The section below investigates Sex, Age, Socio-Economic Indexes For Areas (SEIFA), Remoteness Areas and Main language spoken at home characteristics of persons in the linked datasets.

Sex is the first variable examined below (see table 4.4). Examining the absolute sum of differences reveals that the linked QCAA/Census dataset is more representative of the original population's Sex characteristics than the linked NCVER/Census dataset. Similarly, Age was assessed across the two integrated datasets and similar results were found in table 4.5 below.

4.4 SEX CHARACTERISTICS BETWEEN DATASETS

NCVER to Census dataset
QCAA to Census dataset

Sex
Unlinked (%)
Linked (%)
Unlinked (%)
Linked (%)

Male
52.3
52.1
53.1
53.0
Female
47.7
48.0
46.9
47.0
Unknown
<0.1
0.0
0.0
0.0

Absolute sum of percentage point differences between unlinked to linked datasets
na
0.5
na
0.2

Source: 2011 NCVER VET in Schools records; 2011 QCAA person records; NCVER to Census integrated dataset; QCAA to Census integrated dataset

4.5 AGE CHARACTERISTICS BETWEEN DATASETS

NCVER to Census dataset
QCAA to Census dataset

Age
Unlinked (%)
Linked (%)
Unlinked (%)
Linked (%)

15
24.7
25.6
27.1
27.6
16
41.6
40.9
40.1
39.6
17
29.8
29.5
28.9
29.0
18
3.5
3.6
3.5
3.4
19
0.4
0.4
0.4
0.4
20
<0.1
<0.1
0.1
0.1

Absolute sum of percentage point differences between unlinked to linked datasets
-
2.0
-
1.2

Source: 2011 NCVER VET in Schools records; 2011 QCAA person records; NCVER to Census integrated dataset; QCAA to Census integrated dataset

Comparisons by SEIFA show a more pronounced difference in the representativeness of the two datasets compared with the Sex and Age characteristics results (see table 4.6 below). The QCAA to Census dataset here is more representative of the original population's SEIFA characteristics than the NCVER to Census dataset by 1.3 percentage points.

4.6 SEIFA CHARACTERISTICS BETWEEN DATASETS

NCVER to Census dataset
QCAA to Census dataset

SEIFA
Unlinked (%)
Linked (%)
Unlinked (%)
Linked (%)

Quintile 1
19.0
19.3
21.7
21.2
Quintile 2
16.0
16.9
17.7
17.8
Quintile 3
23.3
24.2
25.5
26.0
Quintile 4
19.3
19.4
21.3
21.9
Quintile 5
10.8
11.4
12.2
13.1
Unknown
11.7
8.9
1.7
0.0

Absolute sum of percentage point differences between unlinked to linked datasets
na
5.5
na
4.2

Source: 2011 NCVER VET in Schools records; 2011 QCAA person records; NCVER to Census integrated dataset; QCAA to Census integrated dataset

Remoteness Areas show a similar pattern to Sex, Age and SEIFA characteristics results (see table 4.7 below). As before, the QCAA to Census dataset is more representative than the NCVER to Census dataset.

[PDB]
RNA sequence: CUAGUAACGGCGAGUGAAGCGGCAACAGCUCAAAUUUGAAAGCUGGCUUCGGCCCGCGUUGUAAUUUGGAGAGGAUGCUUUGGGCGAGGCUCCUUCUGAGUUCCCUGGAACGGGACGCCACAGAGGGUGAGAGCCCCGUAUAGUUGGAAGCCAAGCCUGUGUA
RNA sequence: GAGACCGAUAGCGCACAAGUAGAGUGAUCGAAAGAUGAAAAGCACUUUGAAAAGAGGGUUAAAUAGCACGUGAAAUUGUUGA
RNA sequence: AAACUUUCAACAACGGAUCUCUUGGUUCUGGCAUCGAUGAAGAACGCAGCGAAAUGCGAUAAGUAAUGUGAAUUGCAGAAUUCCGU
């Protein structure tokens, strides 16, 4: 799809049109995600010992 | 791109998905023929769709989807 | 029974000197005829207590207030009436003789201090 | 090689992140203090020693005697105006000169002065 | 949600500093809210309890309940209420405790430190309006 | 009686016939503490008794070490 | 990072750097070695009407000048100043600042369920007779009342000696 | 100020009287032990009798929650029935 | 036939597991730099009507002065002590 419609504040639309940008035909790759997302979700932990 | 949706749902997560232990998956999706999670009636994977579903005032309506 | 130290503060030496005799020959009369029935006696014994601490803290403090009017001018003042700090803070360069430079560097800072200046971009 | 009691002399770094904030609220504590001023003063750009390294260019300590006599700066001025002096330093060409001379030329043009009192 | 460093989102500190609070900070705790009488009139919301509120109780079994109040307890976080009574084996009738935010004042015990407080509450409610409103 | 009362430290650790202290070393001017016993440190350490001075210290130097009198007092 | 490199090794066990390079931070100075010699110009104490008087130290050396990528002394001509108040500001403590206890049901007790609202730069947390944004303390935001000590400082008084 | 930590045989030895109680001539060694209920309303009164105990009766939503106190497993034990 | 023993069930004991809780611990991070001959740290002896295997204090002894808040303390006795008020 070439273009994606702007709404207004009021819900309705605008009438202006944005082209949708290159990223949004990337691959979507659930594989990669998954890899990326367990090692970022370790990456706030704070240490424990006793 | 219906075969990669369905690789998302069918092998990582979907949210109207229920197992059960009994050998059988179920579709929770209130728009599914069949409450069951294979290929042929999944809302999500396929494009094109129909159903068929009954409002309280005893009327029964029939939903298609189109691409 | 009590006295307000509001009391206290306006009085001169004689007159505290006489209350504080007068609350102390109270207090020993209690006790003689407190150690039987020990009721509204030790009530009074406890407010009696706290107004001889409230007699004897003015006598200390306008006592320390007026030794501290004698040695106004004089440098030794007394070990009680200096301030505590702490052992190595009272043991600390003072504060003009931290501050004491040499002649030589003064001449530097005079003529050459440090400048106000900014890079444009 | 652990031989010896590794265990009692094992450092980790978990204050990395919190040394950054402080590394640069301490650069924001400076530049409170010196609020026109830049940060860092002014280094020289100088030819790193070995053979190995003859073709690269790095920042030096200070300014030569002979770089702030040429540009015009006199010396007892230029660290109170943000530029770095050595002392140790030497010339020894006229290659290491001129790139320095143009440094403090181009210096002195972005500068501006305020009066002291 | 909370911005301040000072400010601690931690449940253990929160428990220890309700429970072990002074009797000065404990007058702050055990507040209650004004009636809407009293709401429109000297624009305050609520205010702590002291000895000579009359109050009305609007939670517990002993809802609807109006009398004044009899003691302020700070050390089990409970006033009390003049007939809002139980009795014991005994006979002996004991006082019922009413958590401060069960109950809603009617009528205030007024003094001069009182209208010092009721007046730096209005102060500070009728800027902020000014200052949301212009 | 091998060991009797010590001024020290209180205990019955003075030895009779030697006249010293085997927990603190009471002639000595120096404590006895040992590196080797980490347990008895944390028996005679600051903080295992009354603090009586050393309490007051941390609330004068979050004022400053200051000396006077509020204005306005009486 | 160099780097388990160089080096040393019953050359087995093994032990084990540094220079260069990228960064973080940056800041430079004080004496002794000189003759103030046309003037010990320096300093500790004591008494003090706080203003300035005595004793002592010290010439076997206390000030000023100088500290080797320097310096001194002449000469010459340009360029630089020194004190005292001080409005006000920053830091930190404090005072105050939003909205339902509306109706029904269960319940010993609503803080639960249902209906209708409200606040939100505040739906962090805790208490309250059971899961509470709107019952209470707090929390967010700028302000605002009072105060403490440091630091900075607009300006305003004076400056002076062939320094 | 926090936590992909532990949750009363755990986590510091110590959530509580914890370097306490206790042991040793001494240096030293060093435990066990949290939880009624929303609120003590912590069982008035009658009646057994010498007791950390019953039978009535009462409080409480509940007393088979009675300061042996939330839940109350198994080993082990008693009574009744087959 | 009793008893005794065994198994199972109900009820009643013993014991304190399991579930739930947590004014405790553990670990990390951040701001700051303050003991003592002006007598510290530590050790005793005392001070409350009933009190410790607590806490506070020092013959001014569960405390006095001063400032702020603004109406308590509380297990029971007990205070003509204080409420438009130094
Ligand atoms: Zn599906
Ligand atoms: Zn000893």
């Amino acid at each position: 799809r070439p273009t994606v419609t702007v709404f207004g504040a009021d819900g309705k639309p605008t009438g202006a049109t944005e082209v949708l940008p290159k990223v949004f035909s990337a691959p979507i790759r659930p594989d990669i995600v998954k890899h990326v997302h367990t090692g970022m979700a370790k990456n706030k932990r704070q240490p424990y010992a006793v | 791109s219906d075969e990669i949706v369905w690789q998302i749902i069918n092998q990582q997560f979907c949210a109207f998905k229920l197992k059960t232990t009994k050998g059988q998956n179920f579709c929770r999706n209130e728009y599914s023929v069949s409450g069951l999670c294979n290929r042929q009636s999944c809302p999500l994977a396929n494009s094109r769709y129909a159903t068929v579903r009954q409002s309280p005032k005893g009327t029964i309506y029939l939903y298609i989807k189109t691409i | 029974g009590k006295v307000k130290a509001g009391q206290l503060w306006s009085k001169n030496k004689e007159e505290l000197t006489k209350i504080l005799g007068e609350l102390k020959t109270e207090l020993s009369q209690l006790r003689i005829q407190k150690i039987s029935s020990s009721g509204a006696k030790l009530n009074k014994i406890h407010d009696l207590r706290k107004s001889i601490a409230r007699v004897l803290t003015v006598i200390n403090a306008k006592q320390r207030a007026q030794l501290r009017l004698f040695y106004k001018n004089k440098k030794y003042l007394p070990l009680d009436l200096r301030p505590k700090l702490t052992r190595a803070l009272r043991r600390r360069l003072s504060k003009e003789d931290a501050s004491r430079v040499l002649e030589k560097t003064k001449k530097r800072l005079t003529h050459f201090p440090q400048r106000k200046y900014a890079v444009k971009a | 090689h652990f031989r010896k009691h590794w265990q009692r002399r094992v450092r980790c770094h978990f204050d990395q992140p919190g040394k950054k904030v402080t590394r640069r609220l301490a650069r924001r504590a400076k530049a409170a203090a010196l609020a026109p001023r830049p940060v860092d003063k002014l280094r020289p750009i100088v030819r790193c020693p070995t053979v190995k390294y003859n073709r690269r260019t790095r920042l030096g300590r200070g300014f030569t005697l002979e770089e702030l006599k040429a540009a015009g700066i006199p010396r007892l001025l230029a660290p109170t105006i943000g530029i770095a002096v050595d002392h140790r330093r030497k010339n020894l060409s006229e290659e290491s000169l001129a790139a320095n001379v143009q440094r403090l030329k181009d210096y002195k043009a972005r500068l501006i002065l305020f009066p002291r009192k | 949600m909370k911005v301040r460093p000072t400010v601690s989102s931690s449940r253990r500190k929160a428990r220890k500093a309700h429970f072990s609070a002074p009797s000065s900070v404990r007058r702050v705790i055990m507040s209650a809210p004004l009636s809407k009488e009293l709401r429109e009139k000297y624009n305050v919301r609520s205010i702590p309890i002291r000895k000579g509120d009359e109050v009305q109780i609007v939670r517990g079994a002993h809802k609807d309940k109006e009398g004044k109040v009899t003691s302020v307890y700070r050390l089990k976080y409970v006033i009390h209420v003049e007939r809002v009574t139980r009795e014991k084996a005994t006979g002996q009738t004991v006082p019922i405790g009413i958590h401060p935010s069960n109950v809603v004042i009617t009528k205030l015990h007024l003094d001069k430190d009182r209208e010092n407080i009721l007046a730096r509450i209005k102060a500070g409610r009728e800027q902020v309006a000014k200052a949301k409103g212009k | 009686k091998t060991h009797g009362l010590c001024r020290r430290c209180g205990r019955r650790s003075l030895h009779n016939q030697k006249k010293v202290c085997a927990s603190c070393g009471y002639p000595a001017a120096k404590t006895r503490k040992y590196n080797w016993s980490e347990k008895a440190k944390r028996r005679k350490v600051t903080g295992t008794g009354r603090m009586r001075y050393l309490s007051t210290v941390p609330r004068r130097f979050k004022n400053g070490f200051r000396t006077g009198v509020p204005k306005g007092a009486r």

4.7 REMOTENESS AREAS CHARACTERISTICS BETWEEN DATASETS

NCVER to Census dataset
QCAA to Census dataset

Remoteness
Unlinked (%)
Linked (%)
Unlinked (%)
Linked (%)

Major City of Australia
55.9
56.7
62.6
64.4
Inner Regional Australia
16.6
18.1
19.7
20.5
Outer Regional Australia
14.0
14.6
14.3
13.7
Remote Australia
1.0
0.8
1.0
0.9
Very Remote Australia
0.9
0.8
0.7
0.5
Unknown
11.7
8.9
1.7
0.0

Absolute sum of percentage point differences between unlinked to linked datasets
na
6.1
na
5.3

Source: 2011 NCVER VET in Schools records; 2011 QCAA person records; NCVER to Census integrated dataset; QCAA to Census integrated dataset

Similarly, when examining Main language spoken at home in table 4.8 below, the QCAA to Census dataset is more representative of the original dataset than the NCVER to Census dataset.

4.8 MAIN LANGUAGE SPOKEN AT HOME CHARACTERISTICS BETWEEN DATASETS

NCVER to Census dataset
QCAA to Census dataset

Main language spoken at home
Unlinked (%)
Linked (%)
Unlinked (%)
Linked (%)

English
92.5
92.1
93.3
93.5
Southern European language
0.3
0.4
0.4
0.4
Eastern European language
0.3
0.4
0.4
0.4
Southwest and Central Asian language
0.3
0.4
0.4
0.4
Southern Asian language
0.3
0.4
0.4
0.4
Southeast Asian language
1.0
1.3
1.2
1.3
Eastern Asian language
1.1
1.2
1.2
1.1
Australian indigenous language
0.1
0.1
0.1
0.1
Other languages
1.1
1.3
1.4
1.3
Unknown
2.9
2.7
1.4
1.2

Absolute sum of percentage point differences between unlinked to linked datasets
na
1.5
na
0.8

Source: 2011 NCVER VET in Schools records; 2011 QCAA person records; NCVER to Census linked dataset; QCAA to Census linked dataset

Overall, these results show that linking on small-area geography information leads to a more representative linked population compared to using large-area geographic information, particularly when examining variables based on geography such as Remoteness Areas and SEIFA.


5. LOOKING AHEAD

While linked datasets of sufficient quality can be created using large-area geography, more detailed geography improves the quality of linked datasets in multiple areas. Improvements to the detail of geographical and other information on administrative data should be sought to deliver this enhancement. However, improved data linkage methods have also made it possible to integrate data even with less detailed geographical information, and greater use can be made of existing datasets to create a richer and more informative picture of Australia.


ENDNOTES

1. Australian Bureau of Statistics, 2014, ABS Statistical Data Integration, Canberra, <www.abs.gov.au>.

2. Australian Bureau of Statistics, 2014, Outcomes from Vocational Education and Training in Schools, experimental estimates, Australia, 2006-2011 (cat. no. 4260.0).

3. Australian Bureau of Statistics, 2013, Understanding Migrant Outcomes - Enhancing the Value of Census Data, Australia, 2011 (cat. no. 3417.0).

4. Australian Bureau of Statistics, 2013, Assessing the Feasibility of Linking 2011 Vocational Education and Training in Schools Data to 2011 Census Data, Dec 2013 (cat. no. 1351.0.55.044).

5. See endnote 2.

6. National Statistical Service, 2014, Building capability to maximise use of Vocational Education and Training data and ABS Census of Population and Housing data, NSS, Canberra, <www.nss.gov.au>.

7. See endnote 4.

8. See endnote 4.